Organizations often begin projects without any idea about the project’s success. But then, when a project fails, they step back and wonder what went wrong. During my career, I have led both successful and unsuccessful projects (the successful ones are better) and I can safely say that there are three (3) things that a successful project requires:
- A clearly defined scope of effort. A “scope document” is among the most important documents an organization can create. A scope document not only describes what activities and resources are needed to meet the project’s deliverables, but it also describes what activities WILL NOT be included within the project. A clear scope document can protect an organization, if and only if it’s both created at the project’s onset AND enforced throughout the project’s lifecycle. Without a scope document, a project is at risk of bloating into an unmanageable mess.
- Clear milestones that allow project measurability. Project status can be clear, as long as the planned milestones are real and measurable. All too often, activities and deliverables aren’t properly scoped; therefore, milestones can shift as level of efforts are adjusted. However, if milestones are accurately developed and planned for within a project’s timeline, a project team can KNOW where they stand at any point in the project.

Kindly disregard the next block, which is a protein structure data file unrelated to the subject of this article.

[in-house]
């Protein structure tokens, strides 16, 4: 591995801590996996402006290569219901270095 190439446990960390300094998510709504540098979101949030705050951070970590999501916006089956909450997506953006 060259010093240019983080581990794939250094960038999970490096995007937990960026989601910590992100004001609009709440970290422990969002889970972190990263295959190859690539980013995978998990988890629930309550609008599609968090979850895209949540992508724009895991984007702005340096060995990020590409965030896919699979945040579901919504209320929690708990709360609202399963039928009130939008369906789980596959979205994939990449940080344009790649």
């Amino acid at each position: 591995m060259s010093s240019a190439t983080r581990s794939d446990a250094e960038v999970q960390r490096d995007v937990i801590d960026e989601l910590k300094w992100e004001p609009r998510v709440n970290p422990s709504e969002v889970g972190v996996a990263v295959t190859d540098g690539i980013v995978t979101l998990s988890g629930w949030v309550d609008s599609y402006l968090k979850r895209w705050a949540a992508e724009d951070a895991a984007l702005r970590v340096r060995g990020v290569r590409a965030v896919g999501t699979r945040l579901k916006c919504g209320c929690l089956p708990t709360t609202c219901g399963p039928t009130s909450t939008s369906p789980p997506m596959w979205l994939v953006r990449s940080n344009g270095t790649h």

- A clear exit strategy. A project is a temporary undertaking meant to achieve a certain goal. But, if an organization doesn’t clearly KNOW when the project is finished, it will never end. I think of the battle for “Hamburger Hill” during the Vietnam War. See, American soldiers fought to claim this hill, but had no idea why. Battle commanders led their troops and eventually, claimed Hamburger Hill, but abandoned it after a few weeks. The North Vietnamese Army reclaimed the hill. This battle was a microcosm of the war: There was no clear purpose for the war; therefore, there was no way to determine when the war was over. All too often, organizations don’t define their goals clearly enough and never really know when the project is finished. Especially in software design: There’s always one more bell or whistle that can be added and without a clear exit strategy that links to a well-drafted scope document, the project will go on forever.
So, in a nutshell, those three (3) things can greatly enable a project’s success. All to often, organizations make the mistake of not defining the reason for the project and so can’t adequately describe any elements that comprise a successful project. But, if an organization takes the time to think through the effort at the onset, odds of sucesss are greatly increased.